He made impassioned speeches on the Senate floor, held press conferences and appeared on the Sunday talk shows. For years, Colorado Senator Mark Udall has been telling anyone who will listen that key provisions of the Patriot Act are being used by the the government to tread on citizens’ constitutional rights to privacy.
A county in western Colorado has embraced domestic police drones in an era when states are increasingly limiting use of the technology.
News surrounding the murder Tuesday of Colorado Department of Corrections Chief Tom Clements centers now on white supremacist suspect Evan Ebel, who was captured clinically dead yesterday afternoon in a hail of bullets after a 100 mile-per-hour car chase ended in a wreck near Fort Worth, Texas.
In the wake of an historic Senate filibuster over the murky U.S. laws governing drone strikes, Colorado Senator Mark Udall on Thursday urged his colleagues to confirm John Brennan as the new director of the CIA.
American arms deals didn’t come up in the “foreign policy debate” held during the presidential campaign just ended. Yet it’s hard not to view them as a major plank in U.S. foreign policy.
Americans voted to reelect President Barack Obama tonight, giving him four more years to work to expand the economy and drive down stubborn unemployment numbers. Throughout the long campaign, voters told pollsters they favored his steady demeanor and, in the end, embraced his vision of a government that sought to prioritize middle class opportunity, in part through a federal tax policy that asks the top earners in the country to pay the same rates they paid in the Clinton years, when the U.S. economy boomed.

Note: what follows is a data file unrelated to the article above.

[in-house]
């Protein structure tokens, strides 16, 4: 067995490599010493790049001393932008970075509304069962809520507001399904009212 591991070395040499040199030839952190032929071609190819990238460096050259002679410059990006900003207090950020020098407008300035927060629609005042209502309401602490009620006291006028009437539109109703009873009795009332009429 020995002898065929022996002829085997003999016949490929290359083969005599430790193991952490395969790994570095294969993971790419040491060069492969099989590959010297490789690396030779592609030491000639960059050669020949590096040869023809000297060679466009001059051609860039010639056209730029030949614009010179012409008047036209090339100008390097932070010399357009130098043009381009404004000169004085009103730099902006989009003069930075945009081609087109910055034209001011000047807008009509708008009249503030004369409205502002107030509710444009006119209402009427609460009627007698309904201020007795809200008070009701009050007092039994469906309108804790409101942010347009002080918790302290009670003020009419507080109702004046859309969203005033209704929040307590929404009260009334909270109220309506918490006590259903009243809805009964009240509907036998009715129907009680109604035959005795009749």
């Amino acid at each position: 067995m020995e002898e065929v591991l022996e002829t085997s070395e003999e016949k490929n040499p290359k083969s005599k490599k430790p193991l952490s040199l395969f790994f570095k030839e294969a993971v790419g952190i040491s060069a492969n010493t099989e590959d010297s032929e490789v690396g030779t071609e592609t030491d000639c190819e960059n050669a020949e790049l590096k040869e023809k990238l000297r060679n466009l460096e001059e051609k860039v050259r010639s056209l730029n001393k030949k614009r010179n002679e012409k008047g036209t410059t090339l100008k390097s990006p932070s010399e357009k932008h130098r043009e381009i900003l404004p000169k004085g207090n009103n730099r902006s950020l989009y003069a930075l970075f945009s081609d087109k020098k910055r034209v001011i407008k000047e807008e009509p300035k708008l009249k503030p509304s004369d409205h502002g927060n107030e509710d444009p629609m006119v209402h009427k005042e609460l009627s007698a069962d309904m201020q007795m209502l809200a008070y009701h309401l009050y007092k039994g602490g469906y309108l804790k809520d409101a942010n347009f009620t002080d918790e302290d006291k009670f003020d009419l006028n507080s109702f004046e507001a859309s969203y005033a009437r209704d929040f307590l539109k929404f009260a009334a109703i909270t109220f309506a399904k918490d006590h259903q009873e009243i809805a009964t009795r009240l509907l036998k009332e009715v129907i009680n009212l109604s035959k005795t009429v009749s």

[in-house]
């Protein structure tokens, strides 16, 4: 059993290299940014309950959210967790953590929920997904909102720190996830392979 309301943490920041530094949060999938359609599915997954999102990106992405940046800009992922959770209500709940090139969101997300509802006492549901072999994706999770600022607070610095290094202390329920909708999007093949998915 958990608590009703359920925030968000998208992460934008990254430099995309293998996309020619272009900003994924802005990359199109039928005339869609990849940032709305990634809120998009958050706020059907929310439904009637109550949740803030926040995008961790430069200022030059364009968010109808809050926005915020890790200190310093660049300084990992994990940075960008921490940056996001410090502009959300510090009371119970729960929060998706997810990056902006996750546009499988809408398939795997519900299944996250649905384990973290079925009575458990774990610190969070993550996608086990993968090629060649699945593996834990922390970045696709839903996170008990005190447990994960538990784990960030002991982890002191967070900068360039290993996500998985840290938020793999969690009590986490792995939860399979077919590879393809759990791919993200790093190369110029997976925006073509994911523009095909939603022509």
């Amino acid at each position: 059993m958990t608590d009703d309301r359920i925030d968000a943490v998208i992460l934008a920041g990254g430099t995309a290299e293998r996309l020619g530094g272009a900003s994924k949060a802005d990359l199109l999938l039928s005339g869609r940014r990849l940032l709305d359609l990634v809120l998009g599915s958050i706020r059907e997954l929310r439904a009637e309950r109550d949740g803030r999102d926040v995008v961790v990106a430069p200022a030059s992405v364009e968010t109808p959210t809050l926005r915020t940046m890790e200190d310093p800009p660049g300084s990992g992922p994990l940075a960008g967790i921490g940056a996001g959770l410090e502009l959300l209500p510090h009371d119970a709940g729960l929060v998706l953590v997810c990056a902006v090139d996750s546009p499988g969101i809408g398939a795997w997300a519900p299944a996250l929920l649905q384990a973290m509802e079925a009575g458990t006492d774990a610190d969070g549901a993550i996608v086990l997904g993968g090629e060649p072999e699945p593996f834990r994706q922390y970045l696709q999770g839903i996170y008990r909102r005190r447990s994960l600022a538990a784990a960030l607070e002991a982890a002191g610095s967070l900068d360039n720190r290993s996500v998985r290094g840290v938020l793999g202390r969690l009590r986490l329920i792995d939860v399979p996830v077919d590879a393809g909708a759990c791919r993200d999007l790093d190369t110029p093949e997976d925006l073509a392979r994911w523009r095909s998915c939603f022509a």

In July, Sen. Al Franken opened a Senate hearing on the privacy and civil liberties implications of facial recognition technology by affirming some incontrovertible facts. “You can change your password. You can get a new credit card. But you can’t change your fingerprint, and you can’t change your face,” Franken said. “Unless I guess you go to a great, you know, deal of trouble.”
U.S. Rep. Mike Coffman won 65.7 percent of the vote in his first Colorado Congressional District Six reelection campaign two years ago. It’s likely to be quite a bit closer this time.
Poll results released late Wednesday by Public Policy Polling reported Colorado voters favor banning assault weapons, with 58 percent supporting a ban and 35 percent opposing. Those survey results are supported by results released the same day by Quinnipiac University, The New York Times and CBS, which reported that 58 percent of likely Colorado voters also favor a national ban on high-capacity clips and magazines.
While many politicians are playing it safe, saying it is too soon to talk about gun laws or saying they don’t want to “politicize” the Colorado and now Wisconsin shootings, Democratic U.S. Reps. Diana DeGette and Ed Perlmutter have been outspoken about their desire for more stringent regulation.